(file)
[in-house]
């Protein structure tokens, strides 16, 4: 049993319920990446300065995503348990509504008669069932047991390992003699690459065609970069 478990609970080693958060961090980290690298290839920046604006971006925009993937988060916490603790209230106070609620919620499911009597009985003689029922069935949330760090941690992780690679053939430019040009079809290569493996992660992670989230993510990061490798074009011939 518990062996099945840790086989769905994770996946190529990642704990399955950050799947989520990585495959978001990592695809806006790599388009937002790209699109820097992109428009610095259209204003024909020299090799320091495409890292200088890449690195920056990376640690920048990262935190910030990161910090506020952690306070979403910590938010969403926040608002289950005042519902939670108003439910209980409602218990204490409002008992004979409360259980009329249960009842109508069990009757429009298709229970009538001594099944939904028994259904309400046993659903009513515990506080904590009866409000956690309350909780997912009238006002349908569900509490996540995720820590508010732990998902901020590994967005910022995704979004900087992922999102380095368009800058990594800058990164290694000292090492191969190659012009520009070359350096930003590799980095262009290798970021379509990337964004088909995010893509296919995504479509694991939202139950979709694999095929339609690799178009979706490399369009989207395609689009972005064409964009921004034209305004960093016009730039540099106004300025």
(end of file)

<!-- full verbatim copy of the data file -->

[in-house]
């Protein structure tokens, strides 16, 4: 049993319920990446300065995503348990509504008669069932047991390992003699690459065609970069 478990609970080693958060961090980290690298290839920046604006971006925009993937988060916490603790209230106070609620919620499911009597009985003689029922069935949330760090941690992780690679053939430019040009079809290569493996992660992670989230993510990061490798074009011939 518990062996099945840790086989769905994770996946190529990642704990399955950050799947989520990585495959978001990592695809806006790599388009937002790209699109820097992109428009610095259209204003024909020299090799320091495409890292200088890449690195920056990376640690920048990262935190910030990161910090506020952690306070979403910590938010969403926040608002289950005042519902939670108003439910209980409602218990204490409002008992004979409360259980009329249960009842109508069990009757429009298709229970009538001594099944939904028994259904309400046993659903009513515990506080904590009866409000956690309350909780997912009238006002349908569900509490996540995720820590508010732990998902901020590994967005910022995704979004900087992922999102380095368009800058990594800058990164290694000292090492191969190659012009520009070359350096930003590799980095262009290798970021379509990337964004088909995010893509296919995504479509694991939202139950979709694999095929339609690799178009979706490399369009989207395609689009972005064409964009921004034209305004960093016009730039540099106004300025």